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A Quick Guide To JavaScript Frameworks For WordPress Developers

March 17, 2016 0 Comments RSS Feed

Content MarketingJavaScript is about to enter the WordPress world in a big way. WordPress theme and plugin developers have always used JavaScript, of course — it’s an essential part of the web developer’s toolbox. But with the introduction of a JSON REST API and Matt Mullenweg’s suggestion that WordPress developers should learn Javascript (deeply), we’re likely to see a huge number of theme and plugin developers taking advantage of JavaScript to build new and exciting integrations with WordPress — the WordPress Mac App is just the start of what’s possible.

Many of the developers who take advantage of the ability to create front-end applications for WordPress, including themes, will build their projects using a JavaScript framework. JavaScript frameworks come in all shapes and sizes, from full Model-View-Controller frameworks that can power single-page web apps of significant complexity, to simpler helper libraries that make it easier to manage and display data on the client.

I’d like to quickly introduce three of the most prominent JavaScript frameworks and provide examples of how innovative developers are using them to build WordPress integrations using the REST API.

Angular

Angular is the big beast in the JavaScript framework world. It’s a full-powered MVC framework sponsored by Google and used on many of Google’s sites as well as a lot of other large-scale enterprise sites. Angular is a great choice for building single-page web applications, and while there’s nothing stopping you using it for WordPress themes and integrations, it might be overkill if all you want to do is pull data from the WordPress API to populate pages. Angular also has the steepest learning curve of any of the frameworks we’re looking at today.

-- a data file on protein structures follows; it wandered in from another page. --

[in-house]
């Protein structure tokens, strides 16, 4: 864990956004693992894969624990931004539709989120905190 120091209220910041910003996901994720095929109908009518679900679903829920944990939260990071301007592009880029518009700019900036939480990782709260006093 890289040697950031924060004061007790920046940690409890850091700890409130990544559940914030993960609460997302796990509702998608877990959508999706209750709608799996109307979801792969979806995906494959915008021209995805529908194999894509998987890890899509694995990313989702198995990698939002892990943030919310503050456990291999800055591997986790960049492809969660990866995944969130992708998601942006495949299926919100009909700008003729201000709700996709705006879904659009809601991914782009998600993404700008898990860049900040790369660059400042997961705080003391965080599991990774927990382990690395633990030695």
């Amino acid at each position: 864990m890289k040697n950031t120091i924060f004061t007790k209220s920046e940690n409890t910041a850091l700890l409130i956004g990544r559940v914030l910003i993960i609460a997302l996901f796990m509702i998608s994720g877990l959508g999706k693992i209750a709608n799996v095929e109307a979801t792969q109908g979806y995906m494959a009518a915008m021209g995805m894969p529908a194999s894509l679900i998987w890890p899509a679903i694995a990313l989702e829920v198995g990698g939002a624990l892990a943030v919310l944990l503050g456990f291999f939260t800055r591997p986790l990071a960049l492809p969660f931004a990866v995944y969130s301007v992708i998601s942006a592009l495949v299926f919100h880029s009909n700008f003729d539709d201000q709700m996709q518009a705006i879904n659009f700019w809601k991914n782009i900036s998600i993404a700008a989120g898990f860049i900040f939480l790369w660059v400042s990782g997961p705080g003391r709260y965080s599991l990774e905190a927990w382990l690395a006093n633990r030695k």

Yoren Chang has written a useful guide to the basics of using Angular in WordPress theme development, and a set of more in-depth articles about Angular and the WordPress API.

React

React, which was created by Facebook, is a much simpler project than Angular. It’s been described as the V in MVC and is essentially concerned with managing the display of data on the front-end and building interactive user interfaces. Whether you think of that as a good thing depends on the complexity of the application you want to build on top of WordPress and whether you’d rather do server or client-side rendering.

For simpler integrations with the REST API, React is probably a better choice than Angular. React is particularly notable for its use of the Virtual DOM — changes made to the view are made to a Virtual DOM and the actual DOM is only updated once those changes are completed. The result is a fast and fluid user experience.

Take a look at the React homepage for some examples of React code. Kelly Dwan has created a simple WordPress recipe theme using React, the GitHub repo of which is a great way to learn about how React can be used with the WordPress API.

Backbone

Backbone is a full MVC framework, but it’s both smaller and less complex than Angular. Backbone doesn’t have the buzz of the other solutions I’ve discussed, but it’s has been used on some serious online services, including Twitter, Pinterest, and Disqus.

For developers who want to dip a toe into building JavaScript integrations, Backbone is worth looking at because there’s already a Backbone client for the REST API, and there is a version of the Underscore WordPress starter theme that has Backbone integrated with it. Reading _s_backbone’s code is a useful way to learn how to use the WordPress API and Backbone to implement common theme features like infinite scrolling and navigations menus.

I’ve just looked at three examples of JavaScript frameworks here. There are many more that could be used to build Javascript-based themes and applications for WordPress, but hopefully the pointers I’ve given you here are a good place to start.

Posted in: WordPress